You can listen to N.Y. Rool debate this with me HERE.

Amanda Nauman, a board member for the GCHoF, didn't seem to like that comment. She questioned me about that and I think it is as obvious as the nose on one's face. If the GCHoF doesn't provide the historical backstory of gravel and expects that story to be told by democratic nominating procedures then we will get a bias toward "famous/well known" and the hidden stories, the ones of the pioneers of the sport, will get overlooked. This is such a paradox that it screams out - to me, at any rate. How in the world do you make a Hall of Fame that is set up to tell the "untold stories" of the history of the sport of gravel, so that people can understand where it all came from, when you are leaning on the very people who don't know the stories? 

The GCHoF "guides" people into this nominating of "famous/well known" folks by way of neglecting to provide the means for any other way for people to focus on the very history that the GCHoF claims to want to preserve. It's the perfect way to promote oversight and have the average person have to choose local heroes or folks that they know/have heard of in the media. A media, which I will add, that is not at all interested in uncovering the stories of gravel cycling's beginnings. 

So, I'll give an example here. We have a photographer, Linda Guerrette, being inducted tonight. She's a very talented and well known photographer who is probably best known from a "gravel perspective" as being the photographer at Rebecca's Private Idaho event. No issues with her getting in from my viewpoint. However; were you aware of Eric Benjamin?  

Probably better known as "The Adventure Monkey", Eric printed some of the most iconic early images of the gravel scene, especially of the DK200, that have been made. His artwork was given away as prizing at the DK200, he had his own magazine promoting gravel, and promoted cycling on gravel via his blog and website which was very influential. But will Eric Benjamin's story ever get told? Will he ever be honored in the GCHoF?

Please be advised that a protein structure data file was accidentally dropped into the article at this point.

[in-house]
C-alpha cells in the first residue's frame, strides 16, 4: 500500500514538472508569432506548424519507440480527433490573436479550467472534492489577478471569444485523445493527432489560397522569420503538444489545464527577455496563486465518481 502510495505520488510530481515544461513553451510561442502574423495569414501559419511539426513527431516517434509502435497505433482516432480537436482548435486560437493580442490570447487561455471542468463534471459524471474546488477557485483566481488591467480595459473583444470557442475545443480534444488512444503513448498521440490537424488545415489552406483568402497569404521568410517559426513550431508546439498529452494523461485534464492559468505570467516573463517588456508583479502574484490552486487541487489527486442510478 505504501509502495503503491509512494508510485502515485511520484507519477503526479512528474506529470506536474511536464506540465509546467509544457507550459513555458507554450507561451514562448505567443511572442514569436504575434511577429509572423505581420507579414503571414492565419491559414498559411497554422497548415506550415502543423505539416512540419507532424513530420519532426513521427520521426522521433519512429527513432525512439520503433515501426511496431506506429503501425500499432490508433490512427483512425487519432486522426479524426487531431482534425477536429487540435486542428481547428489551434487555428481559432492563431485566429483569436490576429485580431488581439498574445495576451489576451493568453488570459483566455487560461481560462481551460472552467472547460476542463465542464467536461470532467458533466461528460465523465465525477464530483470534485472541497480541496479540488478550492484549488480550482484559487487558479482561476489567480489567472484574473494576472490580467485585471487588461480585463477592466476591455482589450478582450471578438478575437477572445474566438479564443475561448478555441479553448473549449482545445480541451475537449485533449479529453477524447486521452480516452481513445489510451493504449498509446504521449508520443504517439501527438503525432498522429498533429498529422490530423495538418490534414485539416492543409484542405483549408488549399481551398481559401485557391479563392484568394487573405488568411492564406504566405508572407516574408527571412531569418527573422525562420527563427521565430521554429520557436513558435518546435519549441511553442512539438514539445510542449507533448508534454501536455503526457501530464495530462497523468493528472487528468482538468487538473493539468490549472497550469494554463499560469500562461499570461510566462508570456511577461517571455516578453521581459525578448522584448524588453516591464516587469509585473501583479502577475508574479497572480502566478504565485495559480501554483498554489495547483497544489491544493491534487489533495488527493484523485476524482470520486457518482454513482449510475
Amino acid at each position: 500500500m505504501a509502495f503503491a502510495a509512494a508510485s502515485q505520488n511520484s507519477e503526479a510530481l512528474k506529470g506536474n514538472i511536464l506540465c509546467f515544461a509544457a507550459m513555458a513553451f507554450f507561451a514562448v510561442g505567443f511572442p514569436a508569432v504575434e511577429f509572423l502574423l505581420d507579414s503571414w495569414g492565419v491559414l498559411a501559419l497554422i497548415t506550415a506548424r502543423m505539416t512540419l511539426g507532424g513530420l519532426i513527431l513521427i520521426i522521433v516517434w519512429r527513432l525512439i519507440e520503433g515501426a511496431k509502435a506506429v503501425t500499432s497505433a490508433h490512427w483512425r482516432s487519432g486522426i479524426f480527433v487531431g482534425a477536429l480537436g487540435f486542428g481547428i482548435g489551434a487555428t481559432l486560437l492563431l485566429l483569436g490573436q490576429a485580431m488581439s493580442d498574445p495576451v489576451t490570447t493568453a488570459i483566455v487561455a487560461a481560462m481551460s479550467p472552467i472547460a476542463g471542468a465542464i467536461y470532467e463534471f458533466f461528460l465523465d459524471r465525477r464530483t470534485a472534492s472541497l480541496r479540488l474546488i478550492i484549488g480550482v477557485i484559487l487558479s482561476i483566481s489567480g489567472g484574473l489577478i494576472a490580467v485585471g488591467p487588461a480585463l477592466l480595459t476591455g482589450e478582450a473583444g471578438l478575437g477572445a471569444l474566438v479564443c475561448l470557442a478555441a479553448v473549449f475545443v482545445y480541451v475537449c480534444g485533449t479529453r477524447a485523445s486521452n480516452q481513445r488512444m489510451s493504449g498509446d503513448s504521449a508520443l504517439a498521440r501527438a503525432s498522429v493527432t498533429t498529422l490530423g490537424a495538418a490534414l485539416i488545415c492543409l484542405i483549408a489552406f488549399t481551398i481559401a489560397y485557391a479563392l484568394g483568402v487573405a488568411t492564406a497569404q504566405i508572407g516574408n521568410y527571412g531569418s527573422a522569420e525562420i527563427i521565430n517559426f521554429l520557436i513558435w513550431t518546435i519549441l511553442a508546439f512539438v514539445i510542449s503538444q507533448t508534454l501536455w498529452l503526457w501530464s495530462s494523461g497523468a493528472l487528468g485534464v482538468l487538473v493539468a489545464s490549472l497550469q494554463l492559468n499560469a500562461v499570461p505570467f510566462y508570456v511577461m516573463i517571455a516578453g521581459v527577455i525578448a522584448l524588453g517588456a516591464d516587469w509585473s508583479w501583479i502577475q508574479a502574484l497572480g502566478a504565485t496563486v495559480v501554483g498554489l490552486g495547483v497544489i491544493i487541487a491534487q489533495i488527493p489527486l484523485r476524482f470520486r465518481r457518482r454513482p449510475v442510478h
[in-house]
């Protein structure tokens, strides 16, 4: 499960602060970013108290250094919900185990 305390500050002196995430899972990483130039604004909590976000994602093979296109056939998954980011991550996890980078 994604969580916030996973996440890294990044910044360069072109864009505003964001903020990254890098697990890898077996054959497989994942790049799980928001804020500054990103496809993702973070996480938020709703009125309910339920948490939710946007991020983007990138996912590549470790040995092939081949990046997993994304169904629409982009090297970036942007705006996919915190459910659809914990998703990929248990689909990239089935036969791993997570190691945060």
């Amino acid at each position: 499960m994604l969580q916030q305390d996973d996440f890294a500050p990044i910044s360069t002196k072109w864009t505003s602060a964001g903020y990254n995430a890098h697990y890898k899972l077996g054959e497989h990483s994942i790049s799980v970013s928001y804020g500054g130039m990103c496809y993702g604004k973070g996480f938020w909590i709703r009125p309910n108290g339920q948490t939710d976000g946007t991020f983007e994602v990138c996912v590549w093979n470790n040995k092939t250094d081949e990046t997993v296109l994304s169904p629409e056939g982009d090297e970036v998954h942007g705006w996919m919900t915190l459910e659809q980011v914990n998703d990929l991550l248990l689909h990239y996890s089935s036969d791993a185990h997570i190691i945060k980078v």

I'm going to say that is a big, fat "no" unless I am proven wrong and someone picks up the reins here. He, along with many other early influencers, racers, and promoters are being left behind because many of today's gravel fans started riding years after these folks part in the story of gravel was over. Keep in mind that unless you are over the age of 30 years now you've likely no idea where gravel got its start. That history is hidden, and in a vacuum of knowledge people will fill in that vacuum with what they do know. Therefore you get "famous/well known" nominations versus those stories that are quickly falling to the wayside but were highly influential to the beginnings of gravel. 

How should the GCHoF handle this? They need to uncover these stories themselves by way of providing a venue - be that a blog on their site, social media, a You Tube channel, or all of that - and they need to get these stories out there so people can nominate based upon knowledge, not relying on mere random chances that someone will uncover these gems of gravel history. Cycling media will not do this. People who gravel cycle are mostly too young or have no knowledge of the beginnings of the sport.

And that's my opinion on the matter. Hopefully things change in the future regarding my views and the GCHoF, but as of now I see no evidence for that.

Tuesday, May 28, 2024

Country Views: Memorial Day Ride

Escape Route: West 2nd Street
The recent rains relented and on Memorial Day it was supposed to be clear and decent, as far as weather was concerned, at least until early afternoon. So, I figured that after feeding the cats I should hop into some clothes for cycling and head out for the countryside. 

It was very Sunny with little to no clouds in the sky. But it was cool and there was a Northwest breeze. I ended up wearing a long sleeved wool jersey and my wind vest. I think it was in the mid-50's when I left. And I left at 7:30am! Pretty early for me. 

I grabbed the Raleigh Tamland Two for this ride as I needed to wrap up my look at the Top Shelf Bar and get some more time with the Velo Orange Burrito Supreme Bag. Plus I used the Camp Snap camera on the ride. (Images will appear in another post) So, a little business to attend to on this ride as well.

I chose to ride in Eastern Black Hawk County despite the fact that this would require me to ride into a headwind on the way back into town. I was tired of riding North of Waterloo. So I went out on the Martin Luther King Jr. bike trail and hopped over to Newell to get to gravel.

"Mama always told me not to look into the eyes of the sun, but mama, that's where the fun is."

Headin' East on Newell Road.

Now we've had so much rain our rivers and streams are out of their banks. Quite the turnaround from a month ago when every small stream was dry and lakes and ponds were dangerously low. There was water standing in fields and yards of farmsteads everywhere out East of Waterloo. 

Standing water in this field may hurt crops if this field was planted before the rains.

Crops have emerged in many fields and they are turning the fields green.

Along with all the rain, the gravel roads have firmed up and cleaned up to the point that everything is fast and smooth rolling. I was using Donnelly USH tires, a tire way ahead of its time, by the way, and I was flying Eastward. No chunky gravel to slow me down! I was loving this difference from what we had to ride on for the past two years.